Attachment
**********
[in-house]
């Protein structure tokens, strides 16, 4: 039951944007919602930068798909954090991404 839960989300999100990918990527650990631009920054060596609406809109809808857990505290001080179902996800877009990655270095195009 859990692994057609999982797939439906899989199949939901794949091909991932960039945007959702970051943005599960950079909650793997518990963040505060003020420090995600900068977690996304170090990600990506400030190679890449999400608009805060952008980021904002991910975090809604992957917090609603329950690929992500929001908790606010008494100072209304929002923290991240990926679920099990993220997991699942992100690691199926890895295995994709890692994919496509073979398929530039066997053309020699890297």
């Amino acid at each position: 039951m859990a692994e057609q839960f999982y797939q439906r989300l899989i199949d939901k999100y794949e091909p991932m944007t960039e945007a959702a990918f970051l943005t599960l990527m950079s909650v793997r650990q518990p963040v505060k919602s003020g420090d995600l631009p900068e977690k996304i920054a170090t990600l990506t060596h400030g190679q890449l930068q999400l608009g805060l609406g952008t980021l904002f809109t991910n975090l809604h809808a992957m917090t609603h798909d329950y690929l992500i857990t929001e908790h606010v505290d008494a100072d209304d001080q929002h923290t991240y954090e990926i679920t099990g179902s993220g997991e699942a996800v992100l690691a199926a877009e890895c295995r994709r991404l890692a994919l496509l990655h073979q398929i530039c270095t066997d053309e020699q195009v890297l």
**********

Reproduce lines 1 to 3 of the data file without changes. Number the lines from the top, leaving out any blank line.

[in-house]
């Protein structure tokens, strides 16, 4: 039951944007919602930068798909954090991404 839960989300999100990918990527650990631009920054060596609406809109809808857990505290001080179902996800877009990655270095195009 859990692994057609999982797939439906899989199949939901794949091909991932960039945007959702970051943005599960950079909650793997518990963040505060003020420090995600900068977690996304170090990600990506400030190679890449999400608009805060952008980021904002991910975090809604992957917090609603329950690929992500929001908790606010008494100072209304929002923290991240990926679920099990993220997991699942992100690691199926890895295995994709890692994919496509073979398929530039066997053309020699890297």
């Amino acid at each position: 039951m859990a692994e057609q839960f999982y797939q439906r989300l899989i199949d939901k999100y794949e091909p991932m944007t960039e945007a959702a990918f970051l943005t599960l990527m950079s909650v793997r650990q518990p963040v505060k919602s003020g420090d995600l631009p900068e977690k996304i920054a170090t990600l990506t060596h400030g190679q890449l930068q999400l608009g805060l609406g952008t980021l904002f809109t991910n975090l809604h809808a992957m917090t609603h798909d329950y690929l992500i857990t929001e908790h606010v505290d008494a100072d209304d001080q929002h923290t991240y954090e990926i679920t099990g179902s993220g997991e699942a996800v992100l690691a199926a877009e890895c295995r994709r991404l890692a994919l496509l990655h073979q398929i530039c270095t066997d053309e020699q195009v890297l």